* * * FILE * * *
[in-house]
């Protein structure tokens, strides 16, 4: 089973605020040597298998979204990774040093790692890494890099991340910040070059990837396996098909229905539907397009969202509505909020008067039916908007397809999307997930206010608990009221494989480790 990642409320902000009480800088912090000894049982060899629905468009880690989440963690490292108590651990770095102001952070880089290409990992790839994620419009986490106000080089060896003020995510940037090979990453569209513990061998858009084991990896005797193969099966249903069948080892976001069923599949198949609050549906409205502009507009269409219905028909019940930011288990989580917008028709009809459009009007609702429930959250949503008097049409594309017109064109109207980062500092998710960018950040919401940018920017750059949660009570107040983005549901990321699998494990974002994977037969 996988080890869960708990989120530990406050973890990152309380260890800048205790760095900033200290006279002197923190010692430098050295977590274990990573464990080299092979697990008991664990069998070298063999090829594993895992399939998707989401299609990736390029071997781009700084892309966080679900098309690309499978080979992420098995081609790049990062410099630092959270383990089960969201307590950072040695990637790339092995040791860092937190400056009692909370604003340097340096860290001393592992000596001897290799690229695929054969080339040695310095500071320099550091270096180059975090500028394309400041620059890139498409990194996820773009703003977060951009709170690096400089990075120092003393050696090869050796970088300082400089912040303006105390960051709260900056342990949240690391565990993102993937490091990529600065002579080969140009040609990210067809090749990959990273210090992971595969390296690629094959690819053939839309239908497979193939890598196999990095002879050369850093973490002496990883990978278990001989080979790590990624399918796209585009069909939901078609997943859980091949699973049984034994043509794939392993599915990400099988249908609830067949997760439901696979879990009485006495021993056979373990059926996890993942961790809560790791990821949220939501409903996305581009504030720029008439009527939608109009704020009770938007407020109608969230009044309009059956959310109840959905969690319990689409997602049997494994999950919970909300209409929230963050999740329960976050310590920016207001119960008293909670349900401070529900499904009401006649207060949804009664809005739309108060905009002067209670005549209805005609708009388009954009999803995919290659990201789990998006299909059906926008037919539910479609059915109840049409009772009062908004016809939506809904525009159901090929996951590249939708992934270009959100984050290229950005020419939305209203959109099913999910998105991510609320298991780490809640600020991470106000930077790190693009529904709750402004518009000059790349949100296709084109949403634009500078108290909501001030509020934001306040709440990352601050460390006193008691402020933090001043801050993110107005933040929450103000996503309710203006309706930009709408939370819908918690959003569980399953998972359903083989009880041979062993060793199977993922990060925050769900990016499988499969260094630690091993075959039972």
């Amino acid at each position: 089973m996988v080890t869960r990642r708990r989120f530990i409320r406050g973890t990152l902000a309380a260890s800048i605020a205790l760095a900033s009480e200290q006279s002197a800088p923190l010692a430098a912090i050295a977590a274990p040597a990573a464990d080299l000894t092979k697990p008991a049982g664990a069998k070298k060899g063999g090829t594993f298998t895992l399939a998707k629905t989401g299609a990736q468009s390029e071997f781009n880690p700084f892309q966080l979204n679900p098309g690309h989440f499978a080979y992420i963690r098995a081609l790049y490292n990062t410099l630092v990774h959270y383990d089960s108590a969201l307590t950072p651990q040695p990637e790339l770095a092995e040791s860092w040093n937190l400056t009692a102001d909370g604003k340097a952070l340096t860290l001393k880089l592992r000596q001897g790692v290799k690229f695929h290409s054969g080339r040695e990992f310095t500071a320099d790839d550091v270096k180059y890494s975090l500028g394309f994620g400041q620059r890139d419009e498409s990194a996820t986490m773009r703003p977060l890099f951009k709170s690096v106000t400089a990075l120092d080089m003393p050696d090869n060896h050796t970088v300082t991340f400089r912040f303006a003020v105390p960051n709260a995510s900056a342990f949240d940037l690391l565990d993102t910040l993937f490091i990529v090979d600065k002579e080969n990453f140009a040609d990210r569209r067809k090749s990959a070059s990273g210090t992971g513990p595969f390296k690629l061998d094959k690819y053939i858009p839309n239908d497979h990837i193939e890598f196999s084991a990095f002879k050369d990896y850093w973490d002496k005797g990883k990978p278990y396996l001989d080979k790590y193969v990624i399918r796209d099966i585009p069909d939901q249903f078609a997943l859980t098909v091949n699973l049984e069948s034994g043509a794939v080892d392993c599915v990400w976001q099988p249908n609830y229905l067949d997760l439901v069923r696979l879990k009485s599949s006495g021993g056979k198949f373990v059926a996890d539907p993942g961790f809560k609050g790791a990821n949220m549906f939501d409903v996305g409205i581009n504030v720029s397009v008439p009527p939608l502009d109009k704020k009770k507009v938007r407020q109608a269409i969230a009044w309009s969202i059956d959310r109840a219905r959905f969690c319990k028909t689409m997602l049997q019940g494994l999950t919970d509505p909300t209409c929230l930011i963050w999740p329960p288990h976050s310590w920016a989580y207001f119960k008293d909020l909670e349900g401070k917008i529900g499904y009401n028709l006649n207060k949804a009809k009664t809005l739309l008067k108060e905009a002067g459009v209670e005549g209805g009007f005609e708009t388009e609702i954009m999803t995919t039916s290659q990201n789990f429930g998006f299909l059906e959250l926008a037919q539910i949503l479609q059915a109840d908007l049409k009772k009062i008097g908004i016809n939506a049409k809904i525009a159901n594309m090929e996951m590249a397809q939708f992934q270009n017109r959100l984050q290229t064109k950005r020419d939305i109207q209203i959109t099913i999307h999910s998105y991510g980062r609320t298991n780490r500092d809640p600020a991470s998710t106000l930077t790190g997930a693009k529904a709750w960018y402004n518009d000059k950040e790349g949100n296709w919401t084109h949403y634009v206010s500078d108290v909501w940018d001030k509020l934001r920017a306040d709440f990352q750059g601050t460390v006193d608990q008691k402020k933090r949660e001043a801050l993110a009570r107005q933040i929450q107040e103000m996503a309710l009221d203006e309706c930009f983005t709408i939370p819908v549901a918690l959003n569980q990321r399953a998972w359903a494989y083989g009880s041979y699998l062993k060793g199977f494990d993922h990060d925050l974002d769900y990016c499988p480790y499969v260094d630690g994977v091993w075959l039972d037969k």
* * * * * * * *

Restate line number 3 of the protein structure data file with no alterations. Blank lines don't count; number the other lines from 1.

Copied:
């Amino acid at each position: 089973m996988v080890t869960r990642r708990r989120f530990i409320r406050g973890t990152l902000a309380a260890s800048i605020a205790l760095a900033s009480e200290q006279s002197a800088p923190l010692a430098a912090i050295a977590a274990p040597a990573a464990d080299l000894t092979k697990p008991a049982g664990a069998k070298k060899g063999g090829t594993f298998t895992l399939a998707k629905t989401g299609a990736q468009s390029e071997f781009n880690p700084f892309q966080l979204n679900p098309g690309h989440f499978a080979y992420i963690r098995a081609l790049y490292n990062t410099l630092v990774h959270y383990d089960s108590a969201l307590t950072p651990q040695p990637e790339l770095a092995e040791s860092w040093n937190l400056t009692a102001d909370g604003k340097a952070l340096t860290l001393k880089l592992r000596q001897g790692v290799k690229f695929h290409s054969g080339r040695e990992f310095t500071a320099d790839d550091v270096k180059y890494s975090l500028g394309f994620g400041q620059r890139d419009e498409s990194a996820t986490m773009r703003p977060l890099f951009k709170s690096v106000t400089a990075l120092d080089m003393p050696d090869n060896h050796t970088v300082t991340f400089r912040f303006a003020v105390p960051n709260a995510s900056a342990f949240d940037l690391l565990d993102t910040l993937f490091i990529v090979d600065k002579e080969n990453f140009a040609d990210r569209r067809k090749s990959a070059s990273g210090t992971g513990p595969f390296k690629l061998d094959k690819y053939i858009p839309n239908d497979h990837i193939e890598f196999s084991a990095f002879k050369d990896y850093w973490d002496k005797g990883k990978p278990y396996l001989d080979k790590y193969v990624i399918r796209d099966i585009p069909d939901q249903f078609a997943l859980t098909v091949n699973l049984e069948s034994g043509a794939v080892d392993c599915v990400w976001q099988p249908n609830y229905l067949d997760l439901v069923r696979l879990k009485s599949s006495g021993g056979k198949f373990v059926a996890d539907p993942g961790f809560k609050g790791a990821n949220m549906f939501d409903v996305g409205i581009n504030v720029s397009v008439p009527p939608l502009d109009k704020k009770k507009v938007r407020q109608a269409i969230a009044w309009s969202i059956d959310r109840a219905r959905f969690c319990k028909t689409m997602l049997q019940g494994l999950t919970d509505p909300t209409c929230l930011i963050w999740p329960p288990h976050s310590w920016a989580y207001f119960k008293d909020l909670e349900g401070k917008i529900g499904y009401n028709l006649n207060k949804a009809k009664t809005l739309l008067k108060e905009a002067g459009v209670e005549g209805g009007f005609e708009t388009e609702i954009m999803t995919t039916s290659q990201n789990f429930g998006f299909l059906e959250l926008a037919q539910i949503l479609q059915a109840d908007l049409k009772k009062i008097g908004i016809n939506a049409k809904i525009a159901n594309m090929e996951m590249a397809q939708f992934q270009n017109r959100l984050q290229t064109k950005r020419d939305i109207q209203i959109t099913i999307h999910s998105y991510g980062r609320t298991n780490r500092d809640p600020a991470s998710t106000l930077t790190g997930a693009k529904a709750w960018y402004n518009d000059k950040e790349g949100n296709w919401t084109h949403y634009v206010s500078d108290v909501w940018d001030k509020l934001r920017a306040d709440f990352q750059g601050t460390v006193d608990q008691k402020k933090r949660e001043a801050l993110a009570r107005q933040i929450q107040e103000m996503a309710l009221d203006e309706c930009f983005t709408i939370p819908v549901a918690l959003n569980q990321r399953a998972w359903a494989y083989g009880s041979y699998l062993k060793g199977f494990d993922h990060d925050l974002d769900y990016c499988p480790y499969v260094d630690g994977v091993w075959l039972d037969k």